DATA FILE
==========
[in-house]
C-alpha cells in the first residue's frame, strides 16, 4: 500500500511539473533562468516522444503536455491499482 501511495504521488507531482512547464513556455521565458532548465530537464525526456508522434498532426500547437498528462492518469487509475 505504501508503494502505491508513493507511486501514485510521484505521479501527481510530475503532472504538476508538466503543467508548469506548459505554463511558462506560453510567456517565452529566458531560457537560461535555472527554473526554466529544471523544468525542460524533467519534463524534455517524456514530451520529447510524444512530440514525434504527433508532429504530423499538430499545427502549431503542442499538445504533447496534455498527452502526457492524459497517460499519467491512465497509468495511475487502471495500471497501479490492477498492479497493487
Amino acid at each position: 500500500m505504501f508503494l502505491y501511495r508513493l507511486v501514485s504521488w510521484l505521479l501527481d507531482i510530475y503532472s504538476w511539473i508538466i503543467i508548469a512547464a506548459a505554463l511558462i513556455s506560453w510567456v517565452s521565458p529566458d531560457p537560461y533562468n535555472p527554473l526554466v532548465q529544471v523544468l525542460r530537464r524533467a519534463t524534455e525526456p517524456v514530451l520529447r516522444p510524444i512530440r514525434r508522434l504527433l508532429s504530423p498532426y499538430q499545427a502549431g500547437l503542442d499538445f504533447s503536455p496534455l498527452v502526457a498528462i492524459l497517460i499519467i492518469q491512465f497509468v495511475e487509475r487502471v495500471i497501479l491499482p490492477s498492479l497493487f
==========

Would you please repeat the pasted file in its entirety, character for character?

[in-house]
C-alpha cells in the first residue's frame, strides 16, 4: 500500500511539473533562468516522444503536455491499482 501511495504521488507531482512547464513556455521565458532548465530537464525526456508522434498532426500547437498528462492518469487509475 505504501508503494502505491508513493507511486501514485510521484505521479501527481510530475503532472504538476508538466503543467508548469506548459505554463511558462506560453510567456517565452529566458531560457537560461535555472527554473526554466529544471523544468525542460524533467519534463524534455517524456514530451520529447510524444512530440514525434504527433508532429504530423499538430499545427502549431503542442499538445504533447496534455498527452502526457492524459497517460499519467491512465497509468495511475487502471495500471497501479490492477498492479497493487
Amino acid at each position: 500500500m505504501f508503494l502505491y501511495r508513493l507511486v501514485s504521488w510521484l505521479l501527481d507531482i510530475y503532472s504538476w511539473i508538466i503543467i508548469a512547464a506548459a505554463l511558462i513556455s506560453w510567456v517565452s521565458p529566458d531560457p537560461y533562468n535555472p527554473l526554466v532548465q529544471v523544468l525542460r530537464r524533467a519534463t524534455e525526456p517524456v514530451l520529447r516522444p510524444i512530440r514525434r508522434l504527433l508532429s504530423p498532426y499538430q499545427a502549431g500547437l503542442d499538445f504533447s503536455p496534455l498527452v502526457a498528462i492524459l497517460i499519467i492518469q491512465f497509468v495511475e487509475r487502471v495500471i497501479l491499482p490492477s498492479l497493487f